How Radical Listening Can Heal Division—and Why It Matters Now More Than Ever

Updated June 1, 2020

We are a country in conflict. According to Kripalu presenter Rita Charon, founder and executive director of the Program in Narrative Medicine at Columbia University, healing what divides us requires radical listening, which she defines as “the generous and humble listening possible when listeners choose to free themselves, even temporarily, of their prejudices, biases, assumptions, and opinions about the matter being discussed. Radical listening is the kind of listening that allows listeners to accept what tellers tell as having credibility—even if the tale is alien, foreign, or rubs against the listeners’ own positions.”

Radical listening can occur on the world stage—international diplomacy, high-stakes political discourse—or it can be used to temper white supremacy in communities or male supremacy in corporations. It’s equally effective on smaller stages between doctor and patient, supervisor and employee, parent and child, husband and wife, or even between friends.

How is it done? By helping people to identify their own implicit and explicit biases and by learning to develop, as Rita explains, “the patience not to interrupt, not to demand to hear the story you want to hear, but instead to provide vessels of listening for whatever tellers choose to tell. Radical listening allows for an egality between teller and listener that gives voice to the tale.” By subduing our opinions or retorts while listening to people with whom we disagree, Rita says, we become able to hear things we otherwise would not.

When we listen without defensiveness but with curiosity, when we bring an air of openness and acceptance to conversations rather than an attachment to our agenda and a need to change the speaker’s mind, we can create an atmosphere that promotes healing. “Radical listening frees us all from the prisons of our own positions,” Rita says. “It can make permeable the membranes that separate polarized groups from one another, and it’s a way to make comprehensible an opposing position—not to change the position of the listener, but to come to hear the rationale that leads to the opposing position.”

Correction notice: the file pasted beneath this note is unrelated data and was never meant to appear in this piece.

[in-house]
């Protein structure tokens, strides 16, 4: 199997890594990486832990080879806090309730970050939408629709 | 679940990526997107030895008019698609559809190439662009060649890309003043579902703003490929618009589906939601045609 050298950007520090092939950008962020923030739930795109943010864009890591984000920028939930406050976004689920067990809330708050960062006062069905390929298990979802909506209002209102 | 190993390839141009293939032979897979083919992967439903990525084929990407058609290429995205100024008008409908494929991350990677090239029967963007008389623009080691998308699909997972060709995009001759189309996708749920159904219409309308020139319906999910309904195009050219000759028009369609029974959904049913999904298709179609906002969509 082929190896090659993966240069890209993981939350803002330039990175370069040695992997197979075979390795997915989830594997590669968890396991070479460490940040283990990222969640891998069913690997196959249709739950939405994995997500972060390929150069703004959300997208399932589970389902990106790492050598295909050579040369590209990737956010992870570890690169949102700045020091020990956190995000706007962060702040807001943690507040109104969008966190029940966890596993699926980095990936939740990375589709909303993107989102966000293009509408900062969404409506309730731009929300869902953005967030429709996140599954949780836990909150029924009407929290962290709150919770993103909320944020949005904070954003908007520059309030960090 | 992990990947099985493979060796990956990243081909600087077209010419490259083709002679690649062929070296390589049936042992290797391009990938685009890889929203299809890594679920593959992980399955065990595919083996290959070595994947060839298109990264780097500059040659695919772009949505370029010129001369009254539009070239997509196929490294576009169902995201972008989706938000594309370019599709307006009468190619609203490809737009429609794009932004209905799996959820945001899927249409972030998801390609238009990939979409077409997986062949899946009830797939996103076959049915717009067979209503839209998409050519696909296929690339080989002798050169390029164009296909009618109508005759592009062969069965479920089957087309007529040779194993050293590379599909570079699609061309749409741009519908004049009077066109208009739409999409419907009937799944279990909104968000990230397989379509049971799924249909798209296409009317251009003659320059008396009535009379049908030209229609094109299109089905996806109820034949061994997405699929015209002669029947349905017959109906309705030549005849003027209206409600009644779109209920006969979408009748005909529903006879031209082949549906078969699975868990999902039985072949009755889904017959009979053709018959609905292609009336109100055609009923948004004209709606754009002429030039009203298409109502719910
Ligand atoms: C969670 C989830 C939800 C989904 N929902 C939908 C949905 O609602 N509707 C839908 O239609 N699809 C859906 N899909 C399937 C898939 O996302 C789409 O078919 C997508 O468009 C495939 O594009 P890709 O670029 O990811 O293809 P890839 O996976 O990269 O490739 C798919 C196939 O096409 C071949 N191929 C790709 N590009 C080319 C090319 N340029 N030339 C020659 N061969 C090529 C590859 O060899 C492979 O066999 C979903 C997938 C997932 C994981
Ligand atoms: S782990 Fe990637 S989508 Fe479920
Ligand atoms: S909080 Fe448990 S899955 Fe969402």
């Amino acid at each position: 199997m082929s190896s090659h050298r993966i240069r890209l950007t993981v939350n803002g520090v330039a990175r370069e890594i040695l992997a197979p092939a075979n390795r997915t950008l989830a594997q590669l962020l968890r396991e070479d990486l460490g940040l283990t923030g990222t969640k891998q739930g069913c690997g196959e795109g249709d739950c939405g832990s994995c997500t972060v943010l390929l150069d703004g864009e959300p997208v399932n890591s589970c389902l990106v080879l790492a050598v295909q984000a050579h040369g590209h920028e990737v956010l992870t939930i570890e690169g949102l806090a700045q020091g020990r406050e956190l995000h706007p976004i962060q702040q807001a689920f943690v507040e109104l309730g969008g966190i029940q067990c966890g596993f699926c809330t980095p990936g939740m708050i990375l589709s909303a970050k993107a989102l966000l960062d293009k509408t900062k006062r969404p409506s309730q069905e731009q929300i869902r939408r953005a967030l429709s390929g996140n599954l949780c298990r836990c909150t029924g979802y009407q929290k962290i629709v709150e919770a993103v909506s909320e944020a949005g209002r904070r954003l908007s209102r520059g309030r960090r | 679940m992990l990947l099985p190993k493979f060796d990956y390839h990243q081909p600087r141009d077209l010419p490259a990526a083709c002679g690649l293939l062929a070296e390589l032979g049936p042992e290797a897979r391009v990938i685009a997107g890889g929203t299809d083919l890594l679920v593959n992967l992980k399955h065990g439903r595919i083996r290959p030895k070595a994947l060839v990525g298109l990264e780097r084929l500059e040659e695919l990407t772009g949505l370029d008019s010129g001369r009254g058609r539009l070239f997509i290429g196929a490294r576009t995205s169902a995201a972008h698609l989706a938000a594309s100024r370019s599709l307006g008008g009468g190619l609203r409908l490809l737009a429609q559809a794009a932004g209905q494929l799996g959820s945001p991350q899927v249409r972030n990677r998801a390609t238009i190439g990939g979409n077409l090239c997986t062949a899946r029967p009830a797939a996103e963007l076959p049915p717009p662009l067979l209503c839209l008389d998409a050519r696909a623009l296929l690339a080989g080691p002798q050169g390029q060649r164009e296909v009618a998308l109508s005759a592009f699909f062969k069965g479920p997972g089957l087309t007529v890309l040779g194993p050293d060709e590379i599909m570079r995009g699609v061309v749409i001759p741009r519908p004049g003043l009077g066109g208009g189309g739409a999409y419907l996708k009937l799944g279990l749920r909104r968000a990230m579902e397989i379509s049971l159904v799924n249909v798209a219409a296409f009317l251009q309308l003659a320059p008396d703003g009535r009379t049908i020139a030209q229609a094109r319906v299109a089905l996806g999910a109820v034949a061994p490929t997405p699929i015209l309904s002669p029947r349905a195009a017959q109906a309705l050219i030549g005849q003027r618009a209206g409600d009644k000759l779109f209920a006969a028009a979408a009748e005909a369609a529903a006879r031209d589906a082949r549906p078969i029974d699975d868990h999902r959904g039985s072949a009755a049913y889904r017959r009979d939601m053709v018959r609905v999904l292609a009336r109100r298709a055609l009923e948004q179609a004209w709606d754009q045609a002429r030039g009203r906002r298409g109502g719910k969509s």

For speakers, being radically listened to can be just as transformative. “So very delicate and powerful are the stories within each of us,” Rita continues, “and it’s so rare that we come to be able to express them without fear of ridicule, attack, or disbelief.” When we can, she says, we receive the gift of being able to hear and better understand ourselves.

From a global perspective, the implications of radical listening are as profound as they are poignant. “It reduces the chasms between people who hold opposing positions on matters of political, spiritual, intellectual, and national importance,” Rita says. “It makes possible the bridging of the polarities that now threaten not just human understanding and peace but survival.”

Portland Helmich has been investigating natural health and healing for more than 15 years, as a host, reporter, writer, and producer.

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